Risk Factors for and Correlates of Poststroke Depression Following Discontinuation of Antidepressants

Department of Psychiatry, Roy J. and Lucille A. Carver College of Medicine, The University of Iowa, Iowa City, Iowa, USA.
Journal of Neuropsychiatry (Impact Factor: 2.82). 02/2007; 19(4):399-405. DOI: 10.1176/appi.neuropsych.19.4.399
Source: PubMed


The authors randomly assigned nondepressed patients at least 3 months poststroke to receive nortriptyline, fluoxetine, or placebo for 3 months using double-blind methodology. Patients were followed at 3, 6, 9, and 21 months for new onset of depression. In patients treated with antidepressants, lesion volume and degree of social impairment were associated with subsequent late-onset of poststroke depression at 6 and 9 months. In the placebo group, severity of impairment in activities of daily living, at 3 and 9 months, was associated with late onset poststroke depression. Differences in the clinical/pathological correlates may reflect subtle differences in the pathophysiology of poststroke depression following prophylactic antidepressants.

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Available from: Jess G Fiedorowicz, Sep 25, 2015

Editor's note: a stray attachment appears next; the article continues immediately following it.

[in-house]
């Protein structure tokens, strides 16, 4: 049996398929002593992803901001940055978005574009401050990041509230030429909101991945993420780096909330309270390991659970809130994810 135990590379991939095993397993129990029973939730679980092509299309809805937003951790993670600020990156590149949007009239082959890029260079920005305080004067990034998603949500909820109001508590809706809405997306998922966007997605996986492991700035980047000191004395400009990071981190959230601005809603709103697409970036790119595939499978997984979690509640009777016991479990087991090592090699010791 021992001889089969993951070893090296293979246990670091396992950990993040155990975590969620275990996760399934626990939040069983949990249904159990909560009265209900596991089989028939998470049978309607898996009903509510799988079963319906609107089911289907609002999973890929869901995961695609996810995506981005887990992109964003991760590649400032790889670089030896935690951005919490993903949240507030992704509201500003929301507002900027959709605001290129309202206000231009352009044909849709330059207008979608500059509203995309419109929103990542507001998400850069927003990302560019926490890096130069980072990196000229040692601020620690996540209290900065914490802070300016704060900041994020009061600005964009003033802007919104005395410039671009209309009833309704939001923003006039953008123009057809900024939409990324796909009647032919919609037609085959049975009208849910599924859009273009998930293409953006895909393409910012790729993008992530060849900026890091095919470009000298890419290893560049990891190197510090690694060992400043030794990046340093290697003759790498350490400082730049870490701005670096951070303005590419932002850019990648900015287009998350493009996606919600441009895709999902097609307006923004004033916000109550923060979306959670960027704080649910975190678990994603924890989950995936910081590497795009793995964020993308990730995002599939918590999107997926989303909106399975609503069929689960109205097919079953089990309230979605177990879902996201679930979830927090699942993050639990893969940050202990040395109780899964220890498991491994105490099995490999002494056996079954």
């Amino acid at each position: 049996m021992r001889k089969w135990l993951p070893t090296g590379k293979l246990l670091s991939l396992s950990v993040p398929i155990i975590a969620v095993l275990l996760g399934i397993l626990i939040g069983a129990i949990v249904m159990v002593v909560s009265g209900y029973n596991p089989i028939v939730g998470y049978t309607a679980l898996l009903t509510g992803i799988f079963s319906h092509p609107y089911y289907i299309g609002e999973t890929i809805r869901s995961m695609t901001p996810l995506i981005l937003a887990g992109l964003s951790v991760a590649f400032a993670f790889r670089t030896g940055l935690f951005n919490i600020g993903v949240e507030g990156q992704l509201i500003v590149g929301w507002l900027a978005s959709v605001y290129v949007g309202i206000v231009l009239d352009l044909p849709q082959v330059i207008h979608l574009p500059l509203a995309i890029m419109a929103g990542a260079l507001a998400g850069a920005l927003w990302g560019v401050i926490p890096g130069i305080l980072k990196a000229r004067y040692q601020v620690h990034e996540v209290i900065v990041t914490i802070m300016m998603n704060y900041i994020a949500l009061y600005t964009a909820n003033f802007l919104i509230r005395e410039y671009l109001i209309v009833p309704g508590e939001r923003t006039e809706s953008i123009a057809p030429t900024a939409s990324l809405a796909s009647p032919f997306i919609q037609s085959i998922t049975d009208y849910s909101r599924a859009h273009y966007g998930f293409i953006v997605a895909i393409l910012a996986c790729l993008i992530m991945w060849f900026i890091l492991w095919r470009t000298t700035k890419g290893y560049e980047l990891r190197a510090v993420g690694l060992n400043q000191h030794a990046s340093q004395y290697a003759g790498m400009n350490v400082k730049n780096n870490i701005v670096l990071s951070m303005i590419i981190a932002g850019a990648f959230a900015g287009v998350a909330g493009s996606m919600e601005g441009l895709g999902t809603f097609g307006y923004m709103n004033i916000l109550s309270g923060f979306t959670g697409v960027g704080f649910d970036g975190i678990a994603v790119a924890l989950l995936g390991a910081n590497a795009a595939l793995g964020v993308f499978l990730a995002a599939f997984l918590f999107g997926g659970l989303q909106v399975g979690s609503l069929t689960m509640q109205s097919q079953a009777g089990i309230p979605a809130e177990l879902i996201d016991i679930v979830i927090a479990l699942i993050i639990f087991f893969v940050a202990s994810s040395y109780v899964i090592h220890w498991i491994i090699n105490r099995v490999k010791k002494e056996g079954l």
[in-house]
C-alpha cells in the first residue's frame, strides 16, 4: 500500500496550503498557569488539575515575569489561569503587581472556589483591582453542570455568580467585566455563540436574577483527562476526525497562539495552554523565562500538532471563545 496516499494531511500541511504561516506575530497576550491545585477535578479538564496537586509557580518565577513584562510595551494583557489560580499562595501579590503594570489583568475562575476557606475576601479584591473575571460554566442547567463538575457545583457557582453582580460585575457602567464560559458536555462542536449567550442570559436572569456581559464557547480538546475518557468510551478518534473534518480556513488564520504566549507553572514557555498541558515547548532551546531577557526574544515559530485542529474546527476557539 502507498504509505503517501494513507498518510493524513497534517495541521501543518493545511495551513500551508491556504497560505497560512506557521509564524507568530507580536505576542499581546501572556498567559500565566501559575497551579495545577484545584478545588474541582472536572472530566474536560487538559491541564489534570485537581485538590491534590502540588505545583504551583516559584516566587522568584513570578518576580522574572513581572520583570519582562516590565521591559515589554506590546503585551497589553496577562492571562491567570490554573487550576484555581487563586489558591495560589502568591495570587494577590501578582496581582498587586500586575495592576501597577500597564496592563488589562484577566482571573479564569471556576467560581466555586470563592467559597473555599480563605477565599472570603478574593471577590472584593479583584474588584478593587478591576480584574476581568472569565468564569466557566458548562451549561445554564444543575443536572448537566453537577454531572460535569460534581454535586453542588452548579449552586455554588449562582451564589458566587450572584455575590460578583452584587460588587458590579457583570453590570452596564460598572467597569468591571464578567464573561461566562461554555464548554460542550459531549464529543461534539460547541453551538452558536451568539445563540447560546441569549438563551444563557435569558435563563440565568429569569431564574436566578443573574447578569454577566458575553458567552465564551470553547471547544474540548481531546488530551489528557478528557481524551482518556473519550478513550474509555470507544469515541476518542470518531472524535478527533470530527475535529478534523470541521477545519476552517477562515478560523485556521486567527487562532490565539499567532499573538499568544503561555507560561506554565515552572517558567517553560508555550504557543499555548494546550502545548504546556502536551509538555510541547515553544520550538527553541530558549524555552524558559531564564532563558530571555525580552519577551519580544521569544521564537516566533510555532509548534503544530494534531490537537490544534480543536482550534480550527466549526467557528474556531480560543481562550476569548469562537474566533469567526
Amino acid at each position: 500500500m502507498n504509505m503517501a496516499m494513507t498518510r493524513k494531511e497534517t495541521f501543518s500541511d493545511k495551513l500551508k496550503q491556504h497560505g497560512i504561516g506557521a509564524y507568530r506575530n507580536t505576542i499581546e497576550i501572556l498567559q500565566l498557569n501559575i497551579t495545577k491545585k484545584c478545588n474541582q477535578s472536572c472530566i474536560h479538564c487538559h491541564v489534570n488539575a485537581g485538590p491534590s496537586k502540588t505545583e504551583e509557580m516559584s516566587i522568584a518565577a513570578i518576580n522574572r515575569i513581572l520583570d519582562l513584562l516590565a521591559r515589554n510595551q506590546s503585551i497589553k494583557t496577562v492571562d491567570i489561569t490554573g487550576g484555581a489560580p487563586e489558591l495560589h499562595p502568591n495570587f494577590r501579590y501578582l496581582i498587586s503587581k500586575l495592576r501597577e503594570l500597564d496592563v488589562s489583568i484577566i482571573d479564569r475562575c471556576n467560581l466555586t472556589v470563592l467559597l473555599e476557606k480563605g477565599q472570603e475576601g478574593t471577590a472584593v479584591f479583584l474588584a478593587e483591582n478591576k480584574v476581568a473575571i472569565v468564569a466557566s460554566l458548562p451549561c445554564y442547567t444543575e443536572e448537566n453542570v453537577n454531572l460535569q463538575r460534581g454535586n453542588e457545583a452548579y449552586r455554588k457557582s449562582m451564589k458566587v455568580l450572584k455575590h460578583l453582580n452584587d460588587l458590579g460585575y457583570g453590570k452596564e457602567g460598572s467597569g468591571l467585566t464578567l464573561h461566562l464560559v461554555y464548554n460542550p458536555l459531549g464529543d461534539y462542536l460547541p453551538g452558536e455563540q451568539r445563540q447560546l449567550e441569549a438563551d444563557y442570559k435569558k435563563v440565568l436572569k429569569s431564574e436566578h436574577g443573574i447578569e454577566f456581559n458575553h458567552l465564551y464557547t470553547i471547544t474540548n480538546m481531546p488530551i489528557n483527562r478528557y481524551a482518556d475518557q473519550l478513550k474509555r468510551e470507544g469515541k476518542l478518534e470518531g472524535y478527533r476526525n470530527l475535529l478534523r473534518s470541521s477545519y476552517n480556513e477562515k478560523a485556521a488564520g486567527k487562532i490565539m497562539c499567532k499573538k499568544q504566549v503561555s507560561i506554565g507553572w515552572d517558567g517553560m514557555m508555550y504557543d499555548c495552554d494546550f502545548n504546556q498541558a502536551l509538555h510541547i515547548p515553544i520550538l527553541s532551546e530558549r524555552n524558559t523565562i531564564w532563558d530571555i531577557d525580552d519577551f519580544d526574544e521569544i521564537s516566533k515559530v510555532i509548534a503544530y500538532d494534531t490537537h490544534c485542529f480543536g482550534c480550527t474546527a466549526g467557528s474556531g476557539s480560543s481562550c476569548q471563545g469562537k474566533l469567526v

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    ABSTRACT: Depression may affect patients' recovery and even their survival rate after stroke, but it is often overlooked or inadequately managed; data regarding the prophylactic efficacy and safety of fluoxetine are inconsistent in this setting. The objective of the study is to systematically assess the prophylactic efficacy and safety of fluoxetine for poststroke depression in patients with stroke. We searched electronic databases up to December 2009 for studies evaluating the prophylactic efficacy of fluoxetine in patients with stroke. The pooled odds ratio (OR), weighted mean difference (WMD), incremental efficiency and 95% confidence intervals (95% CI) were calculated. We collected and evaluated a total of 385 patients identified from six trials. Meta-analysis demonstrated that fluoxetine reduced the incidence of poststroke depression (PSD) (OR = 0.25, 95% CI 0.11 to 0.56), helped recovery in neurological function (WMD = -4.72, 95% CI -8.31 to -1.13) and improved independence in activities of daily living (WMD = -8.04, 95% CI -13.40 to -2.68); fluoxetine is relatively safe in spite of the adverse events (OR = 0.88, 95% CI 0.31 to 2.49, p = 0.82). However, fluoxetine groups and control groups did not differ in change of scores for depression (WMD = -3.97, 95% CI -9.85 to 1.90, p = 0.19). Fluoxetine was beneficial for the prophylaxis of poststroke depression in patients with stroke but not in reducing symptom severity of PSD.
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